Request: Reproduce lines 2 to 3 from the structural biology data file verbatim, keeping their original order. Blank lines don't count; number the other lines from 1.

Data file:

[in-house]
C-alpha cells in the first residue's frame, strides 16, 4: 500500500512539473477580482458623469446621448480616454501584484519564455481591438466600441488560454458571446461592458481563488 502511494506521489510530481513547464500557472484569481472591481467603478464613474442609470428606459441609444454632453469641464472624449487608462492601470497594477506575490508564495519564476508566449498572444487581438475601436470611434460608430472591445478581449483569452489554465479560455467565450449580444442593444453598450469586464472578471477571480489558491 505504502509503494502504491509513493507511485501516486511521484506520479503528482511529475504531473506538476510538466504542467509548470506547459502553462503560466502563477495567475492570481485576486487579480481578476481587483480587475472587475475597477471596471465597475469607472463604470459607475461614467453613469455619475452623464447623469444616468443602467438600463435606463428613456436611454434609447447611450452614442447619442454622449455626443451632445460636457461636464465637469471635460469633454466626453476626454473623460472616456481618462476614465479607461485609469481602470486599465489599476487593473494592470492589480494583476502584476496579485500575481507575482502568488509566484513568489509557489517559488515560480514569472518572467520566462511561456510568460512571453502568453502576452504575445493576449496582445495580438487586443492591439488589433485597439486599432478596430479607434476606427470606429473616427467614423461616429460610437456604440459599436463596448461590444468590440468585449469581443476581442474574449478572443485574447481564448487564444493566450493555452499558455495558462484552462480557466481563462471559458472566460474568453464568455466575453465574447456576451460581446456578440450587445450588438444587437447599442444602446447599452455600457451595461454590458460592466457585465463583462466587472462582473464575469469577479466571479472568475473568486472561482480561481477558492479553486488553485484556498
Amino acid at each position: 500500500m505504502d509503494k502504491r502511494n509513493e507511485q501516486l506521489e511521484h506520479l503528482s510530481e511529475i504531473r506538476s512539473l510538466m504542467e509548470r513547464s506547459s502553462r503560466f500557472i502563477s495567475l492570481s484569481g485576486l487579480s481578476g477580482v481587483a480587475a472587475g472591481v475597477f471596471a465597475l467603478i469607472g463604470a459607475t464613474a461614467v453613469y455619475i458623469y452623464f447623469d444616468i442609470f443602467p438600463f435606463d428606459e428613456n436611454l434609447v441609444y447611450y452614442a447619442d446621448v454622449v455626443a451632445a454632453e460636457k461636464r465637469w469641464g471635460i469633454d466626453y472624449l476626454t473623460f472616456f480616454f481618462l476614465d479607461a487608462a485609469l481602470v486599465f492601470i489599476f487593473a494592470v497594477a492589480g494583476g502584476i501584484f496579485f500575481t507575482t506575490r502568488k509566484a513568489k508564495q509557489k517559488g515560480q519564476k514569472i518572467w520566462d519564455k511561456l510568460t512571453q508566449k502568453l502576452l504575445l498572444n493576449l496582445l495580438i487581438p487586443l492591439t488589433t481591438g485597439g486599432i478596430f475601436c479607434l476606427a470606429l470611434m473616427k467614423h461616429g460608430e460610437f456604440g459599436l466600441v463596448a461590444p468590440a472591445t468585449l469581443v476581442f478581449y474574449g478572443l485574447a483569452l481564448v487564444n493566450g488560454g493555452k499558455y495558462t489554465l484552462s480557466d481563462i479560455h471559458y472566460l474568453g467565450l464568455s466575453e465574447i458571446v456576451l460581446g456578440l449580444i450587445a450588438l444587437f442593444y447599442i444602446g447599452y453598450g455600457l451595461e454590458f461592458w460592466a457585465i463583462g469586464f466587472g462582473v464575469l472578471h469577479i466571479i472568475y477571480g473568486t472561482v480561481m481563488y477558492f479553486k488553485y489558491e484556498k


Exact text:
C-alpha cells in the first residue's frame, strides 16, 4: 500500500512539473477580482458623469446621448480616454501584484519564455481591438466600441488560454458571446461592458481563488 502511494506521489510530481513547464500557472484569481472591481467603478464613474442609470428606459441609444454632453469641464472624449487608462492601470497594477506575490508564495519564476508566449498572444487581438475601436470611434460608430472591445478581449483569452489554465479560455467565450449580444442593444453598450469586464472578471477571480489558491 505504502509503494502504491509513493507511485501516486511521484506520479503528482511529475504531473506538476510538466504542467509548470506547459502553462503560466502563477495567475492570481485576486487579480481578476481587483480587475472587475475597477471596471465597475469607472463604470459607475461614467453613469455619475452623464447623469444616468443602467438600463435606463428613456436611454434609447447611450452614442447619442454622449455626443451632445460636457461636464465637469471635460469633454466626453476626454473623460472616456481618462476614465479607461485609469481602470486599465489599476487593473494592470492589480494583476502584476496579485500575481507575482502568488509566484513568489509557489517559488515560480514569472518572467520566462511561456510568460512571453502568453502576452504575445493576449496582445495580438487586443492591439488589433485597439486599432478596430479607434476606427470606429473616427467614423461616429460610437456604440459599436463596448461590444468590440468585449469581443476581442474574449478572443485574447481564448487564444493566450493555452499558455495558462484552462480557466481563462471559458472566460474568453464568455466575453465574447456576451460581446456578440450587445450588438444587437447599442444602446447599452455600457451595461454590458460592466457585465463583462466587472462582473464575469469577479466571479472568475473568486472561482480561481477558492479553486488553485484556498
Amino acid at each position: 500500500m505504502d509503494k502504491r502511494n509513493e507511485q501516486l506521489e511521484h506520479l503528482s510530481e511529475i504531473r506538476s512539473l510538466m504542467e509548470r513547464s506547459s502553462r503560466f500557472i502563477s495567475l492570481s484569481g485576486l487579480s481578476g477580482v481587483a480587475a472587475g472591481v475597477f471596471a465597475l467603478i469607472g463604470a459607475t464613474a461614467v453613469y455619475i458623469y452623464f447623469d444616468i442609470f443602467p438600463f435606463d428606459e428613456n436611454l434609447v441609444y447611450y452614442a447619442d446621448v454622449v455626443a451632445a454632453e460636457k461636464r465637469w469641464g471635460i469633454d466626453y472624449l476626454t473623460f472616456f480616454f481618462l476614465d479607461a487608462a485609469l481602470v486599465f492601470i489599476f487593473a494592470v497594477a492589480g494583476g502584476i501584484f496579485f500575481t507575482t506575490r502568488k509566484a513568489k508564495q509557489k517559488g515560480q519564476k514569472i518572467w520566462d519564455k511561456l510568460t512571453q508566449k502568453l502576452l504575445l498572444n493576449l496582445l495580438i487581438p487586443l492591439t488589433t481591438g485597439g486599432i478596430f475601436c479607434l476606427a470606429l470611434m473616427k467614423h461616429g460608430e460610437f456604440g459599436l466600441v463596448a461590444p468590440a472591445t468585449l469581443v476581442f478581449y474574449g478572443l485574447a483569452l481564448v487564444n493566450g488560454g493555452k499558455y495558462t489554465l484552462s480557466d481563462i479560455h471559458y472566460l474568453g467565450l464568455s466575453e465574447i458571446v456576451l460581446g456578440l449580444i450587445a450588438l444587437f442593444y447599442i444602446g447599452y453598450g455600457l451595461e454590458f461592458w460592466a457585465i463583462g469586464f466587472g462582473v464575469l472578471h469577479i466571479i472568475y477571480g473568486t472561482v480561481m481563488y477558492f479553486k488553485y489558491e484556498k